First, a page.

When Thieves Come Knocking
Don't let the fear of theft squelch your studio's sense of community. Adopt a commonsense approach to protect your students and send thieves packing.
Despite your best efforts to protect your students and your studio, there will be times when you can't control the occurrence of theft. But it doesn't have to be the end of the world—or the end of your business. If it happens to you, approach it with yogic awareness, learn from the challenge, and strive to have compassion.
"Instructors are telling me that students are really rallying together to support the teachers, each other, and the studio," Geiger says.
Weeks says theft also presents an opportunity to practice forgiveness. "Work on forgiveness towards yourself for getting angry and towards the thieves," she says. "Just breathe and forgive."
Tips for Theft Prevention
Protect your students and reduce your chances of becoming a victim of theft with the following commonsense tips:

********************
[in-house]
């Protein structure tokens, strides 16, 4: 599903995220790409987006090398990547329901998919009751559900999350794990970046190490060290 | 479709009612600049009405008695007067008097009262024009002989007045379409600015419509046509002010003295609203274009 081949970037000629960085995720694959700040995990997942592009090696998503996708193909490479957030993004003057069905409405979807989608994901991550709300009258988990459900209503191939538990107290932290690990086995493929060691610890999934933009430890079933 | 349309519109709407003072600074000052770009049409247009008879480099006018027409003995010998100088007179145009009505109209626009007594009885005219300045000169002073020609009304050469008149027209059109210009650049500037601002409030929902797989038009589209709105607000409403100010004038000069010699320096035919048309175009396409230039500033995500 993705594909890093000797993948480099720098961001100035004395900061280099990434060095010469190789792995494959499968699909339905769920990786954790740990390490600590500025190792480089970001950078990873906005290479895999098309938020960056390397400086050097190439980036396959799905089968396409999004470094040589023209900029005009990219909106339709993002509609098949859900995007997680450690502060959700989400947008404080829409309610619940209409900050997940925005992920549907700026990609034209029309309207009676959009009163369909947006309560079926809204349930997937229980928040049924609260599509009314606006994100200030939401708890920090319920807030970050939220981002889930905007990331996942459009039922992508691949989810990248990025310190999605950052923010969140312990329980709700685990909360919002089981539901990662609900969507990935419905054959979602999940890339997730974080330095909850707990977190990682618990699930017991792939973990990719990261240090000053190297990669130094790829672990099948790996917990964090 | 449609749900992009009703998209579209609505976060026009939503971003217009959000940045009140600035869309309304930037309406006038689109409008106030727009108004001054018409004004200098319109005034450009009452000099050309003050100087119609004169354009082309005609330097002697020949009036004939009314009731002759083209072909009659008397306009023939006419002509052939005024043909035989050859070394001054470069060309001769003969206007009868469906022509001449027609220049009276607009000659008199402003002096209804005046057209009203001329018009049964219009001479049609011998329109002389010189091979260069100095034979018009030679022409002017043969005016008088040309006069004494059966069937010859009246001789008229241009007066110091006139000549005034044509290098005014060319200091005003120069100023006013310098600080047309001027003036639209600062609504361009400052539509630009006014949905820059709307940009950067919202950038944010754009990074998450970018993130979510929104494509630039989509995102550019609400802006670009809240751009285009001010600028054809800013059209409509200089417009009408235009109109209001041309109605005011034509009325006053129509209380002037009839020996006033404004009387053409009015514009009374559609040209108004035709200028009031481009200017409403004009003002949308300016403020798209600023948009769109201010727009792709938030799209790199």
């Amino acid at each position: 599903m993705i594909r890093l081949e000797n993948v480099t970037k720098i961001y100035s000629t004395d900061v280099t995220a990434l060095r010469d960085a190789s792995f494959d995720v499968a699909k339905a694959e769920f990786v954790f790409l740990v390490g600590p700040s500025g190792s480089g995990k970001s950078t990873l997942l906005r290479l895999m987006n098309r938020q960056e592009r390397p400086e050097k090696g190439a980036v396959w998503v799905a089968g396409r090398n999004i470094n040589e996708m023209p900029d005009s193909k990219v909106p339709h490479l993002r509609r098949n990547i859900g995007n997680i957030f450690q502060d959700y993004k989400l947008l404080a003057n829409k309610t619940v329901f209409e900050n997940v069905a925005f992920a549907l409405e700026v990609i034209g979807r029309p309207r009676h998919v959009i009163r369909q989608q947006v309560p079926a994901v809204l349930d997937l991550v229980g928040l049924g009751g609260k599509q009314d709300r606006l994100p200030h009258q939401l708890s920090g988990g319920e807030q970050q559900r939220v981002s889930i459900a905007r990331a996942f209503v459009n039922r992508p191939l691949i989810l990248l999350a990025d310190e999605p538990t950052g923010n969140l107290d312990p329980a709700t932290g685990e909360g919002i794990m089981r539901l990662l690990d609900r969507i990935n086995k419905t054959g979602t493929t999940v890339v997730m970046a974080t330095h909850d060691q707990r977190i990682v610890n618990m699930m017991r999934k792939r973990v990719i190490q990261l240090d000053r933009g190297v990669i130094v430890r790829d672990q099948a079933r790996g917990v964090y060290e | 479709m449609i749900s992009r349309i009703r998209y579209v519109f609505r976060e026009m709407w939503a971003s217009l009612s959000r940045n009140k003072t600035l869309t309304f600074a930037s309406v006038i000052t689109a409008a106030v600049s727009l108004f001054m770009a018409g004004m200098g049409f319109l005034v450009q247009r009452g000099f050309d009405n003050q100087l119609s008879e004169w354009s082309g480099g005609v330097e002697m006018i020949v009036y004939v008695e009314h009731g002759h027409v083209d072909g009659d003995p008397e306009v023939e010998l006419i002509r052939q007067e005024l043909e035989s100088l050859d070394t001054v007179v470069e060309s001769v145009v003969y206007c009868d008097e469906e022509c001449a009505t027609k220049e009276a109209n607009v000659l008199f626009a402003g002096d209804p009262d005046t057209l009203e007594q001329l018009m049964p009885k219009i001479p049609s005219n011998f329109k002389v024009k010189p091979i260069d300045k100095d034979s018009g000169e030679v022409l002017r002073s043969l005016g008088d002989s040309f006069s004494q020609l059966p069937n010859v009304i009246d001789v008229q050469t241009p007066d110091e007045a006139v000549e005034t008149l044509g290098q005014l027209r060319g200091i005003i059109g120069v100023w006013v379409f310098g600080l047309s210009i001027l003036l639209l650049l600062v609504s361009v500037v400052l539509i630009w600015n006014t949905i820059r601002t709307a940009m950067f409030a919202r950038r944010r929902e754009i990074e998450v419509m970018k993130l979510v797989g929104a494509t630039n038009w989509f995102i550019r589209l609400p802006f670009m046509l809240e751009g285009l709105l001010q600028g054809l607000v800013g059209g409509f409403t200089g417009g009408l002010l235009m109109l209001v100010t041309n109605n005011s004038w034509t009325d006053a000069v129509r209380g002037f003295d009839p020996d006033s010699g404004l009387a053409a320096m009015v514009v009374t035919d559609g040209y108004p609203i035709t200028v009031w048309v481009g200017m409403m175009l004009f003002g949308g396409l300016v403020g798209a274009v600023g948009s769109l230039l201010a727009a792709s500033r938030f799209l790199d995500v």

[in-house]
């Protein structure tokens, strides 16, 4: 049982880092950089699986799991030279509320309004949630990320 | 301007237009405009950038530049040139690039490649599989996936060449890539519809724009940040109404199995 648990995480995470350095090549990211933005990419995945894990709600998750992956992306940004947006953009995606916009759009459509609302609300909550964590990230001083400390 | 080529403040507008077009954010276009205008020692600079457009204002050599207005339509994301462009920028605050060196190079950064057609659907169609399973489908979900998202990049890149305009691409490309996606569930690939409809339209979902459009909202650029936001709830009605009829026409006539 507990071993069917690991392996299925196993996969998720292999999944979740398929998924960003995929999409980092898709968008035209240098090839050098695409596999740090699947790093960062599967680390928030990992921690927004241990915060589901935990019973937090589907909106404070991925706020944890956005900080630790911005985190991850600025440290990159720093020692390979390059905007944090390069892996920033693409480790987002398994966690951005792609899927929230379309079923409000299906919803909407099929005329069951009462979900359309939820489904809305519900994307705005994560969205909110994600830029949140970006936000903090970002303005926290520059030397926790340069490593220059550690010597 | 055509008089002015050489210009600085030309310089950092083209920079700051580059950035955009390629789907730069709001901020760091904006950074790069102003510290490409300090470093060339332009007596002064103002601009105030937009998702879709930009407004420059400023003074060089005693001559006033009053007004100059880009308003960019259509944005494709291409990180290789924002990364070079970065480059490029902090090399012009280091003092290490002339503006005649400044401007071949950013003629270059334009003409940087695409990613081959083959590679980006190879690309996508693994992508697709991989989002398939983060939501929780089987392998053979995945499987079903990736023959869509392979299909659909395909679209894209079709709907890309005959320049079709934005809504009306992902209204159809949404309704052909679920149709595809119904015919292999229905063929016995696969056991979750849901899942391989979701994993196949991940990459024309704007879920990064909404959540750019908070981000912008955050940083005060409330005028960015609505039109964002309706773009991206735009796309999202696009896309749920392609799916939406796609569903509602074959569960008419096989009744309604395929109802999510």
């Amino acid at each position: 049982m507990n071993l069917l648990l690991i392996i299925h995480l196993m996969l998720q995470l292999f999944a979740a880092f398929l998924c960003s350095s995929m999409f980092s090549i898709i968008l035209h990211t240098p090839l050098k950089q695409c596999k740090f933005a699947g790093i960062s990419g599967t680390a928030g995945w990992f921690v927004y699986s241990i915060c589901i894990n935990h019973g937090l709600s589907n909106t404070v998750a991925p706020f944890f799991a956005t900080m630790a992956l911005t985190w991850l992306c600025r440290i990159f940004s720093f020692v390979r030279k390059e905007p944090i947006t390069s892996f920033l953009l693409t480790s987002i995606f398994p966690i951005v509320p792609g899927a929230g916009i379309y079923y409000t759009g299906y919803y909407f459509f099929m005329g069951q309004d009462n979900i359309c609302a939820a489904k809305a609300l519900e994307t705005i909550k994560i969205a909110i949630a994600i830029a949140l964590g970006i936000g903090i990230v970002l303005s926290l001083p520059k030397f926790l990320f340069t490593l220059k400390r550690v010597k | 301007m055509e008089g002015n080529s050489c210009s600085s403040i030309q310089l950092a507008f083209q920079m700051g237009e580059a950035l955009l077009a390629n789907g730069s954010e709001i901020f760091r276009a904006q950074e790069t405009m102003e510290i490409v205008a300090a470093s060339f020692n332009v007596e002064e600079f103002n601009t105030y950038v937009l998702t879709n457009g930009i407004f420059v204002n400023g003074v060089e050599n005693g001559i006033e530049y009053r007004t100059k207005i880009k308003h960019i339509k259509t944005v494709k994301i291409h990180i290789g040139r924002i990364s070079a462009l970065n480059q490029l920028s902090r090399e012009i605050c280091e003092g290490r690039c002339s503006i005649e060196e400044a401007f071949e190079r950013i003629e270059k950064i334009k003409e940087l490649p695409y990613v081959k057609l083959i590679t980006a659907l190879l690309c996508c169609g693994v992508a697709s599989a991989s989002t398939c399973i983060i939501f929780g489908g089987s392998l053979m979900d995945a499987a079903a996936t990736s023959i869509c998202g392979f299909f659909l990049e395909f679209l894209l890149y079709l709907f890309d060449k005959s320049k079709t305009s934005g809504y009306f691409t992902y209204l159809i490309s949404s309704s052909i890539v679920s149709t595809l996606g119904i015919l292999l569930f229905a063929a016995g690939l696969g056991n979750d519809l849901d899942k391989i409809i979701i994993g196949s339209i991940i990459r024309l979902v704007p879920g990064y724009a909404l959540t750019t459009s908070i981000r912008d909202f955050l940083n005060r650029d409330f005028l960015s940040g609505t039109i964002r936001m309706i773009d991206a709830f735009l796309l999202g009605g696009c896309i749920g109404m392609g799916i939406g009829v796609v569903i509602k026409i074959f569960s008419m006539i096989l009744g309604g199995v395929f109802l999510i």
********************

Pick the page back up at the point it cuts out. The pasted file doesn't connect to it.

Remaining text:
- Avoid distractions. One tactic yoga studio thieves use is distracting studio workers with bold questions. "Turn suspects away politely by responding to difficult questions," Geiger suggests, "for example, by saying, 'No, we don't let the public use our restrooms.'"
- Escort new customers. "You can't be discriminatory and deny random people access to your studio," warns Lt. Miller. "However, it is very reasonable for an employee to escort someone who wants to look around and is not a client."
- Consider interventions. Choose what works best for your budget and your community. Consider installing electronic locks that allow instructors to lock the studio door from inside the classroom or purchase security cameras as a deterrent.
- Don't accuse. Physical confrontation is never worth the risk, says Lt. Miller. If you suspect a thief or feel threatened by someone, call the police immediately.
- Meditate on trust. "Don't immediately go into fear response when you consider what could happen," says Weeks. Trust your ability to stay in the present and to respond with grace to difficult situations.
Melissa Garvey is a freelance writer based in Washington, D.C. You can read more of her thoughts on yoga and daily life at YogaPulse.
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